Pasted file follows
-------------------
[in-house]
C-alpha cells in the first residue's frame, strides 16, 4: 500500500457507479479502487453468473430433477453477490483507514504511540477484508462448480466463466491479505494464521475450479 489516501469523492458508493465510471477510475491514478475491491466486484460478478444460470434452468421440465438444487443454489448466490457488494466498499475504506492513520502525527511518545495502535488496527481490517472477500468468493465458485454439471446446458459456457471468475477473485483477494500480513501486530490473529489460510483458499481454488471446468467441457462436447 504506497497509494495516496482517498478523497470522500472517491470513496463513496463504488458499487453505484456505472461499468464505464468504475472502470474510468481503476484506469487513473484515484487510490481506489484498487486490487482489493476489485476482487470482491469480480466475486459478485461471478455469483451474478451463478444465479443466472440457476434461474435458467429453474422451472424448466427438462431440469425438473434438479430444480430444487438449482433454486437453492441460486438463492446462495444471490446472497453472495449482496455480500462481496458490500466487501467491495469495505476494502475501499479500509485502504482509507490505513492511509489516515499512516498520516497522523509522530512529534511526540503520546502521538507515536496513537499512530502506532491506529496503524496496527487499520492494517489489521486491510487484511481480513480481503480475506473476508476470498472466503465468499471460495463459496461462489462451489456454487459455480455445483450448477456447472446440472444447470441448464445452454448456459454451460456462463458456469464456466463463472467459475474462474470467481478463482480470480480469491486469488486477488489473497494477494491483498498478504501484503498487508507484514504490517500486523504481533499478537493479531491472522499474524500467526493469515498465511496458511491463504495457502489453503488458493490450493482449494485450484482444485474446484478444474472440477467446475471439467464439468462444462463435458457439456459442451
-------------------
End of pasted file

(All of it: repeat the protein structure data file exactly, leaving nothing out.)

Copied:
[in-house]
C-alpha cells in the first residue's frame, strides 16, 4: 500500500457507479479502487453468473430433477453477490483507514504511540477484508462448480466463466491479505494464521475450479 489516501469523492458508493465510471477510475491514478475491491466486484460478478444460470434452468421440465438444487443454489448466490457488494466498499475504506492513520502525527511518545495502535488496527481490517472477500468468493465458485454439471446446458459456457471468475477473485483477494500480513501486530490473529489460510483458499481454488471446468467441457462436447 504506497497509494495516496482517498478523497470522500472517491470513496463513496463504488458499487453505484456505472461499468464505464468504475472502470474510468481503476484506469487513473484515484487510490481506489484498487486490487482489493476489485476482487470482491469480480466475486459478485461471478455469483451474478451463478444465479443466472440457476434461474435458467429453474422451472424448466427438462431440469425438473434438479430444480430444487438449482433454486437453492441460486438463492446462495444471490446472497453472495449482496455480500462481496458490500466487501467491495469495505476494502475501499479500509485502504482509507490505513492511509489516515499512516498520516497522523509522530512529534511526540503520546502521538507515536496513537499512530502506532491506529496503524496496527487499520492494517489489521486491510487484511481480513480481503480475506473476508476470498472466503465468499471460495463459496461462489462451489456454487459455480455445483450448477456447472446440472444447470441448464445452454448456459454451460456462463458456469464456466463463472467459475474462474470467481478463482480470480480469491486469488486477488489473497494477494491483498498478504501484503498487508507484514504490517500486523504481533499478537493479531491472522499474524500467526493469515498465511496458511491463504495457502489453503488458493490450493482449494485450484482444485474446484478444474472440477467446475471439467464439468462444462463435458457439456459442451